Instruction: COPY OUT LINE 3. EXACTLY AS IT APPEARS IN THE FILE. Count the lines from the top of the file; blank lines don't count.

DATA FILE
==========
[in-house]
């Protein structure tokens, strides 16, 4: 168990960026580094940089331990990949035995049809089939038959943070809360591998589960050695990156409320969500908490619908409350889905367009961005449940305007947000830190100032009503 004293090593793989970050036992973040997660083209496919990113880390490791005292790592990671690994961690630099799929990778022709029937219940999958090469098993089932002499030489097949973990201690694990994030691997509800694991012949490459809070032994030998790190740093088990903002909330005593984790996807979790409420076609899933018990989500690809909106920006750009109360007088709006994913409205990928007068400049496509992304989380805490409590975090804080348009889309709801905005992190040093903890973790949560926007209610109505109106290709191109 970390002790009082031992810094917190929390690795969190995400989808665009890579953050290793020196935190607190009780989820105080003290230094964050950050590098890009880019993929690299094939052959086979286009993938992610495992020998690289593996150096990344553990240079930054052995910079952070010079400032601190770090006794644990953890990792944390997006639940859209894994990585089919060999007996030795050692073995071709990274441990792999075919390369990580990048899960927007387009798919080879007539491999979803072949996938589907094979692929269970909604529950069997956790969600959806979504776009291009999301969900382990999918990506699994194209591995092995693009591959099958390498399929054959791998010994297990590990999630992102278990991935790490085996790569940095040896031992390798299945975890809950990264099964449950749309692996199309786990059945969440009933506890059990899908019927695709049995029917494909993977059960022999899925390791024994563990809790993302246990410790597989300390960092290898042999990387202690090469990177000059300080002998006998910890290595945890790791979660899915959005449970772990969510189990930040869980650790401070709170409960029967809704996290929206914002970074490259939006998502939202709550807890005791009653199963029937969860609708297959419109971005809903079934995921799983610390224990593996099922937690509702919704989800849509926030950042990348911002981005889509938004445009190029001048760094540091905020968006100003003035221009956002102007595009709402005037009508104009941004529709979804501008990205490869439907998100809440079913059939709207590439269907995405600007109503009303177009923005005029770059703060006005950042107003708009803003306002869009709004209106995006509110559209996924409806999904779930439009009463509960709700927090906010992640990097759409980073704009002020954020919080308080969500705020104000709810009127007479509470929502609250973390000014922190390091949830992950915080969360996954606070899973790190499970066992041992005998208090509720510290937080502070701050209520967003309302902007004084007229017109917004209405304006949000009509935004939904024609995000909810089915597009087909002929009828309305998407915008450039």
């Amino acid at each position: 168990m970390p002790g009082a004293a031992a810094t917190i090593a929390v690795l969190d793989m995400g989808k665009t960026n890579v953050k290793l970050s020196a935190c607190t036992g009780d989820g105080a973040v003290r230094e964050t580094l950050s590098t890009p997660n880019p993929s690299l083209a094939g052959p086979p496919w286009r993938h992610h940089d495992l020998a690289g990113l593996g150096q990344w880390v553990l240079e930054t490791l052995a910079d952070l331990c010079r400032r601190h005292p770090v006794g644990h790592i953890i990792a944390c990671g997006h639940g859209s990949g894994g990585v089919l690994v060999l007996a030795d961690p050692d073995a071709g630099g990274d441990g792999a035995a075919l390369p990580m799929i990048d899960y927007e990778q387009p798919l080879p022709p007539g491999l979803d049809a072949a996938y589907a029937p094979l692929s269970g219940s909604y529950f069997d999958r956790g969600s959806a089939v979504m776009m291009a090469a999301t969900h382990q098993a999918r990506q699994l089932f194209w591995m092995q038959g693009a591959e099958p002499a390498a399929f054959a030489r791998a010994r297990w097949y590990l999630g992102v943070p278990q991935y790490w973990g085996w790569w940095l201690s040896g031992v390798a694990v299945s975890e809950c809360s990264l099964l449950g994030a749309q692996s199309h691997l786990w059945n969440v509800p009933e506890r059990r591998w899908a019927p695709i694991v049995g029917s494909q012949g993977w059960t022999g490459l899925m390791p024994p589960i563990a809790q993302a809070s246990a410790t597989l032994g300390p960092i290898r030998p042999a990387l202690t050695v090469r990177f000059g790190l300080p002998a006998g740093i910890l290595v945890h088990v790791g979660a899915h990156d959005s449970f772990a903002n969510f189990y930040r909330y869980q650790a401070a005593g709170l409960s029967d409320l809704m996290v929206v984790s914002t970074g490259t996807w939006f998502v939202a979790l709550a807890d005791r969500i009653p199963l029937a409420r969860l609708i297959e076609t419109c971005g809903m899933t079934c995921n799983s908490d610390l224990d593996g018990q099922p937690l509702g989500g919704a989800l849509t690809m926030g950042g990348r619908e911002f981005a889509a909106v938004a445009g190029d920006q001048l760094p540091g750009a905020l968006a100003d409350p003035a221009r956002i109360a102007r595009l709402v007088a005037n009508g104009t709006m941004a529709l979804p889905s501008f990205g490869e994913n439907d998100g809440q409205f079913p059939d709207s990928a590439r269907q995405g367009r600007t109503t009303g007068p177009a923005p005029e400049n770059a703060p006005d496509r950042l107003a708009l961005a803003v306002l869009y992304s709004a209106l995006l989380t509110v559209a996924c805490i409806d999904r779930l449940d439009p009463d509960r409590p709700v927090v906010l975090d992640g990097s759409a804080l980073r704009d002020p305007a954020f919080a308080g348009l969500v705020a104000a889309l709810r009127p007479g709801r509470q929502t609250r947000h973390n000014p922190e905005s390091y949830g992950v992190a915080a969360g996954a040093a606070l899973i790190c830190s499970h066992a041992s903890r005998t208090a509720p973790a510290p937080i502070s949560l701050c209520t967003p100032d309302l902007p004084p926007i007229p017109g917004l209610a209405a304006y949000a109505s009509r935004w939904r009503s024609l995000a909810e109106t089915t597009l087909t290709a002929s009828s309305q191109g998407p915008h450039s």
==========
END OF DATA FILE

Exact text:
């Amino acid at each position: 168990m970390p002790g009082a004293a031992a810094t917190i090593a929390v690795l969190d793989m995400g989808k665009t960026n890579v953050k290793l970050s020196a935190c607190t036992g009780d989820g105080a973040v003290r230094e964050t580094l950050s590098t890009p997660n880019p993929s690299l083209a094939g052959p086979p496919w286009r993938h992610h940089d495992l020998a690289g990113l593996g150096q990344w880390v553990l240079e930054t490791l052995a910079d952070l331990c010079r400032r601190h005292p770090v006794g644990h790592i953890i990792a944390c990671g997006h639940g859209s990949g894994g990585v089919l690994v060999l007996a030795d961690p050692d073995a071709g630099g990274d441990g792999a035995a075919l390369p990580m799929i990048d899960y927007e990778q387009p798919l080879p022709p007539g491999l979803d049809a072949a996938y589907a029937p094979l692929s269970g219940s909604y529950f069997d999958r956790g969600s959806a089939v979504m776009m291009a090469a999301t969900h382990q098993a999918r990506q699994l089932f194209w591995m092995q038959g693009a591959e099958p002499a390498a399929f054959a030489r791998a010994r297990w097949y590990l999630g992102v943070p278990q991935y790490w973990g085996w790569w940095l201690s040896g031992v390798a694990v299945s975890e809950c809360s990264l099964l449950g994030a749309q692996s199309h691997l786990w059945n969440v509800p009933e506890r059990r591998w899908a019927p695709i694991v049995g029917s494909q012949g993977w059960t022999g490459l899925m390791p024994p589960i563990a809790q993302a809070s246990a410790t597989l032994g300390p960092i290898r030998p042999a990387l202690t050695v090469r990177f000059g790190l300080p002998a006998g740093i910890l290595v945890h088990v790791g979660a899915h990156d959005s449970f772990a903002n969510f189990y930040r909330y869980q650790a401070a005593g709170l409960s029967d409320l809704m996290v929206v984790s914002t970074g490259t996807w939006f998502v939202a979790l709550a807890d005791r969500i009653p199963l029937a409420r969860l609708i297959e076609t419109c971005g809903m899933t079934c995921n799983s908490d610390l224990d593996g018990q099922p937690l509702g989500g919704a989800l849509t690809m926030g950042g990348r619908e911002f981005a889509a909106v938004a445009g190029d920006q001048l760094p540091g750009a905020l968006a100003d409350p003035a221009r956002i109360a102007r595009l709402v007088a005037n009508g104009t709006m941004a529709l979804p889905s501008f990205g490869e994913n439907d998100g809440q409205f079913p059939d709207s990928a590439r269907q995405g367009r600007t109503t009303g007068p177009a923005p005029e400049n770059a703060p006005d496509r950042l107003a708009l961005a803003v306002l869009y992304s709004a209106l995006l989380t509110v559209a996924c805490i409806d999904r779930l449940d439009p009463d509960r409590p709700v927090v906010l975090d992640g990097s759409a804080l980073r704009d002020p305007a954020f919080a308080g348009l969500v705020a104000a889309l709810r009127p007479g709801r509470q929502t609250r947000h973390n000014p922190e905005s390091y949830g992950v992190a915080a969360g996954a040093a606070l899973i790190c830190s499970h066992a041992s903890r005998t208090a509720p973790a510290p937080i502070s949560l701050c209520t967003p100032d309302l902007p004084p926007i007229p017109g917004l209610a209405a304006y949000a109505s009509r935004w939904r009503s024609l995000a909810e109106t089915t597009l087909t290709a002929s009828s309305q191109g998407p915008h450039s």